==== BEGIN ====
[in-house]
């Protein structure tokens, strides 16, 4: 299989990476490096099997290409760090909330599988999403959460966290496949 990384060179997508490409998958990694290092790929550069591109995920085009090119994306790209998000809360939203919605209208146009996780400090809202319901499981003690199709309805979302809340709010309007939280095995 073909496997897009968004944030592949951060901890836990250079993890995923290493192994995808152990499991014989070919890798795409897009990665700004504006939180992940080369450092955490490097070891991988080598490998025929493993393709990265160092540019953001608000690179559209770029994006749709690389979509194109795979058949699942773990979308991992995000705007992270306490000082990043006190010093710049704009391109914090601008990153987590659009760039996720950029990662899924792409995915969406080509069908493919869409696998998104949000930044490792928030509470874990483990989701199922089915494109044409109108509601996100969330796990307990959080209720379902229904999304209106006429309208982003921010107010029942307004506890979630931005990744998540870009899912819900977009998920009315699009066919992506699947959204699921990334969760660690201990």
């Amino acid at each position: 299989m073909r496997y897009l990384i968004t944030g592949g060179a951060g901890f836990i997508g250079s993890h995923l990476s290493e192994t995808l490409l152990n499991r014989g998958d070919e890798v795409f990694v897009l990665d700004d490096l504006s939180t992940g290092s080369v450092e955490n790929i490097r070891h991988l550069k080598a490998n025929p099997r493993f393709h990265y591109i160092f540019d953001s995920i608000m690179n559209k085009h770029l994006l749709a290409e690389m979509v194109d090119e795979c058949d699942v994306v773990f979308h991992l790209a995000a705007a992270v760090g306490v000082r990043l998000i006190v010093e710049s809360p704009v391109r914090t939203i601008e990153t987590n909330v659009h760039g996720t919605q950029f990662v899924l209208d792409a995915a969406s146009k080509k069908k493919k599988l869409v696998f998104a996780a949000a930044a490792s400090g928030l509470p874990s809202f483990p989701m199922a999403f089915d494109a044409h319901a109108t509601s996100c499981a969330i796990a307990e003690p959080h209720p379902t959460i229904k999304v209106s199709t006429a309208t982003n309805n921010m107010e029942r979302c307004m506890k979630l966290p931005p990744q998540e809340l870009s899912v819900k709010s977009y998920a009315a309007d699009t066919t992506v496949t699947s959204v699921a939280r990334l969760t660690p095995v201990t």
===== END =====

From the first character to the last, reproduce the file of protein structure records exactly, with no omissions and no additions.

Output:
[in-house]
């Protein structure tokens, strides 16, 4: 299989990476490096099997290409760090909330599988999403959460966290496949 990384060179997508490409998958990694290092790929550069591109995920085009090119994306790209998000809360939203919605209208146009996780400090809202319901499981003690199709309805979302809340709010309007939280095995 073909496997897009968004944030592949951060901890836990250079993890995923290493192994995808152990499991014989070919890798795409897009990665700004504006939180992940080369450092955490490097070891991988080598490998025929493993393709990265160092540019953001608000690179559209770029994006749709690389979509194109795979058949699942773990979308991992995000705007992270306490000082990043006190010093710049704009391109914090601008990153987590659009760039996720950029990662899924792409995915969406080509069908493919869409696998998104949000930044490792928030509470874990483990989701199922089915494109044409109108509601996100969330796990307990959080209720379902229904999304209106006429309208982003921010107010029942307004506890979630931005990744998540870009899912819900977009998920009315699009066919992506699947959204699921990334969760660690201990």
């Amino acid at each position: 299989m073909r496997y897009l990384i968004t944030g592949g060179a951060g901890f836990i997508g250079s993890h995923l990476s290493e192994t995808l490409l152990n499991r014989g998958d070919e890798v795409f990694v897009l990665d700004d490096l504006s939180t992940g290092s080369v450092e955490n790929i490097r070891h991988l550069k080598a490998n025929p099997r493993f393709h990265y591109i160092f540019d953001s995920i608000m690179n559209k085009h770029l994006l749709a290409e690389m979509v194109d090119e795979c058949d699942v994306v773990f979308h991992l790209a995000a705007a992270v760090g306490v000082r990043l998000i006190v010093e710049s809360p704009v391109r914090t939203i601008e990153t987590n909330v659009h760039g996720t919605q950029f990662v899924l209208d792409a995915a969406s146009k080509k069908k493919k599988l869409v696998f998104a996780a949000a930044a490792s400090g928030l509470p874990s809202f483990p989701m199922a999403f089915d494109a044409h319901a109108t509601s996100c499981a969330i796990a307990e003690p959080h209720p379902t959460i229904k999304v209106s199709t006429a309208t982003n309805n921010m107010e029942r979302c307004m506890k979630l966290p931005p990744q998540e809340l870009s899912v819900k709010s977009y998920a009315a309007d699009t066919t992506v496949t699947s959204v699921a939280r990334l969760t660690p095995v201990t």